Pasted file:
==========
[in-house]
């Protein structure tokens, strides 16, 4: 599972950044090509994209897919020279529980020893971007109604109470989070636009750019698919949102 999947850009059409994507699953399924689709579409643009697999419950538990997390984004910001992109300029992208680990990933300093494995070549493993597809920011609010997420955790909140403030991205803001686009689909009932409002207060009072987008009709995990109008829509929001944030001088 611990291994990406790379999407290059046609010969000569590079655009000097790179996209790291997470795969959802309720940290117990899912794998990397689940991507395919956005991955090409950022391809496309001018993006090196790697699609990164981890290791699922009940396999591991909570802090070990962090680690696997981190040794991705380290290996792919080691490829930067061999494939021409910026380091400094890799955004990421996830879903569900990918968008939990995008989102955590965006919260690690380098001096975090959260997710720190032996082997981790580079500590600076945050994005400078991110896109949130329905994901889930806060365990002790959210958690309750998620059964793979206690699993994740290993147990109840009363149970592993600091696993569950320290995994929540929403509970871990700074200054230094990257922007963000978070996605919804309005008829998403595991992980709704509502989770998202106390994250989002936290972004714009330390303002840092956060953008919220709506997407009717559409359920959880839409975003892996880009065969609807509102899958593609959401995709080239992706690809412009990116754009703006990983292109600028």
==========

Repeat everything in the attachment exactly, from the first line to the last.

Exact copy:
[in-house]
């Protein structure tokens, strides 16, 4: 599972950044090509994209897919020279529980020893971007109604109470989070636009750019698919949102 999947850009059409994507699953399924689709579409643009697999419950538990997390984004910001992109300029992208680990990933300093494995070549493993597809920011609010997420955790909140403030991205803001686009689909009932409002207060009072987008009709995990109008829509929001944030001088 611990291994990406790379999407290059046609010969000569590079655009000097790179996209790291997470795969959802309720940290117990899912794998990397689940991507395919956005991955090409950022391809496309001018993006090196790697699609990164981890290791699922009940396999591991909570802090070990962090680690696997981190040794991705380290290996792919080691490829930067061999494939021409910026380091400094890799955004990421996830879903569900990918968008939990995008989102955590965006919260690690380098001096975090959260997710720190032996082997981790580079500590600076945050994005400078991110896109949130329905994901889930806060365990002790959210958690309750998620059964793979206690699993994740290993147990109840009363149970592993600091696993569950320290995994929540929403509970871990700074200054230094990257922007963000978070996605919804309005008829998403595991992980709704509502989770998202106390994250989002936290972004714009330390303002840092956060953008919220709506997407009717559409359920959880839409975003892996880009065969609807509102899958593609959401995709080239992706690809412009990116754009703006990983292109600028």